What Does (and Does Not) Cause Autism

Annie Newman
7 min readDec 8, 2022


Toddler Emmy in full autistic joy at finding a wall-sized lite-brite at the local children’s museum.

In the past few weeks we’ve talked a lot about recognizing autism, starting therapy, and getting tested for autism. But what causes autism? Can it be avoided, or screened for? The developing understanding of autism is one of my special interests, so let me share a brief overview of what I’ve learned while hopefully putting some of the more harmful false information to bed:


While genetics definitely play a factor in autism (you are more likely to be autistic if you have an autistic family member), there is no one “autism gene.” That being said, researchers have, so far, identified about 100 genes that are strongly linked to autism. Most of them affect communication between neurons in the brain (more on that towards the end of this article). Additionally, some genetic conditions and deletions are associated with a higher risk for autism, such as fragile X syndrome. This article has a nice overview of the genetics affecting autism, as well as some links to further reading.

Environmental Factors

Even less understood than the role of genetics in autism is the role of environmental factors in autism. I want to stress that right now all scientists can prove is correlation, not causation. In other words, some of these environmental factors happen at the same time as autism, but cannot be definitively proven as a primary source. These environmental factors include: advanced parental age at time of conception, exposure to pollution (especially pesticides), a mother’s immune response to a virus or other infection during pregnancy, maternal health during gestation (mothers with diabetes, immune disorders, and obesity have a higher rate of children with autism), and pregnancy and birth complications such as low birth weight, premature delivery, and oxygen deprivation.

At this time, scientists can only say that autism is probably caused by a combination of factors. Say, genetic predisposition and older parents in one case, or premature birth and fragile X syndrome in another. There is no way to avoid your child “getting” autism, it is just something that happens. Really the only thing you can do is make the healthiest choices available to you during conception and pregnancy…but even then it is ultimately out of a mother’s control as to whether she gets the flu while pregnant or what pollution levels are in the air on any given day. So if you suspect autism in your child or have just received a diagnosis of autism, put your mom guilt aside. It is just something that happens. To that end…

Things that do Not Cause Autism

There are two major things that do NOT cause autism. That is a “refrigerator mother” and vaccines. Let’s start with the refrigerator mother, which, I hope, has been largely left in the garbage heap of history, but may rear its head from time to time (especially from a judgmental elderly onlooker or particularly out of touch doctor). The Refrigerator Mother Theory, or Bettelheim’s Theory of Autism (so-named after the doctor who established its popularity) was coined in the 1940s. This theory claimed that autistic behavior in children was caused by emotional distance and coldness on the mother’s part. This caused many mothers from the 40’s to the 70’s to suffer blame, guilt, and even give in to coerced separation from their children. Of course emotional abuse does, sadly, happen sometimes between a mother and a child, and in cases of true abuse, autistic behavior indicating or coping with stress may be exacerbated. Abuse cases aside, this theory has been thoroughly debunked by the scientific community.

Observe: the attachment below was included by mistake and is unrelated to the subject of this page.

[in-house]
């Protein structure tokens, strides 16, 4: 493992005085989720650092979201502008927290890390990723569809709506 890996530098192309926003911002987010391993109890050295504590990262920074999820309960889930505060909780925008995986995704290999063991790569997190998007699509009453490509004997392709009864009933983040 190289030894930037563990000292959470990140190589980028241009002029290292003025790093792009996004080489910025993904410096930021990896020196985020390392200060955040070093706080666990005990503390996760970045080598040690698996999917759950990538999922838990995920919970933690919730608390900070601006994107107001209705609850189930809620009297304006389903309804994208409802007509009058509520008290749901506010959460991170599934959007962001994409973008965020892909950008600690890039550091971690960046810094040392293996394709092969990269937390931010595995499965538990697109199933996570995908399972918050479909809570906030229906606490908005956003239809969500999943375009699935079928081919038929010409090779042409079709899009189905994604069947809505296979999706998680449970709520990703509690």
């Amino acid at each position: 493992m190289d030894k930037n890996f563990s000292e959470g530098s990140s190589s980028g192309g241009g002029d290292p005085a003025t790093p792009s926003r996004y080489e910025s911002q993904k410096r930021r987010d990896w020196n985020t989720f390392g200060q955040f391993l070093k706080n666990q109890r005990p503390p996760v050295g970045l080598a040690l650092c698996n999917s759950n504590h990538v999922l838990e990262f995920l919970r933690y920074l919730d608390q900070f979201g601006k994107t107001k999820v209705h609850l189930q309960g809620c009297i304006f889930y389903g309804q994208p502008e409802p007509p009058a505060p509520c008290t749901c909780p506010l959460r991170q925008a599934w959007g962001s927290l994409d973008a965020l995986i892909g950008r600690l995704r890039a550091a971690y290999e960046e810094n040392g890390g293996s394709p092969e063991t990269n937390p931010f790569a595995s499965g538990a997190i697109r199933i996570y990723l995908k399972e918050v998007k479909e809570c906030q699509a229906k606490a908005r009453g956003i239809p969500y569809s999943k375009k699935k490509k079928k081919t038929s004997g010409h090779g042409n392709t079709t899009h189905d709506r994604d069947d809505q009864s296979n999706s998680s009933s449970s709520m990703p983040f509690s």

Vaccines are another common scapegoat for autism. There is a good Snopes article that goes through the problems with the redacted survey study done in 2016 that caused a big kerfuffle. Additionally, the 1998 study that claimed the MMR vaccine was to blame for autism only looked at 12 individuals and was later labeled as fraud. At this time there is no scientific proof that vaccines of any sort cause autism. Studies done by The CDC, the Immunization Safety Review Committee of the Institute of Medicine, as well a as a myriad of international studies published by reputable journals have all found no link between vaccines and autism.

I want to mention one more “culprit” that seems to be gaining some alarming traction: There are claims that acetaminophen (Tylenol) taken during pregnancy may cause autism. I myself have received targeted ads for class-action lawsuits and settlements related to this claim, and personally believe this is a case of unscrupulous people seeing a dollar to be made off of desperate and scared parents. I want to stress, strongly, that nothing definitive has proved that acetaminophen use causes autism. That being said, I think it is gaining traction because of the correlation between acetaminophen use and autism (again, correlation, not causation). Acetaminophen is THE over-the-counter pain medication recommended to pregnant women, so lots of women take it while pregnant. I took it during both my pregnancies, and yet only one of my kids turned out autistic. What is most likely (though is also awaiting scientific proof), is that whatever was causing a pregnant individual to take acetaminophen — a viral infection causing aches, pains, and fever, for example — is more likely a contributing factor in autism.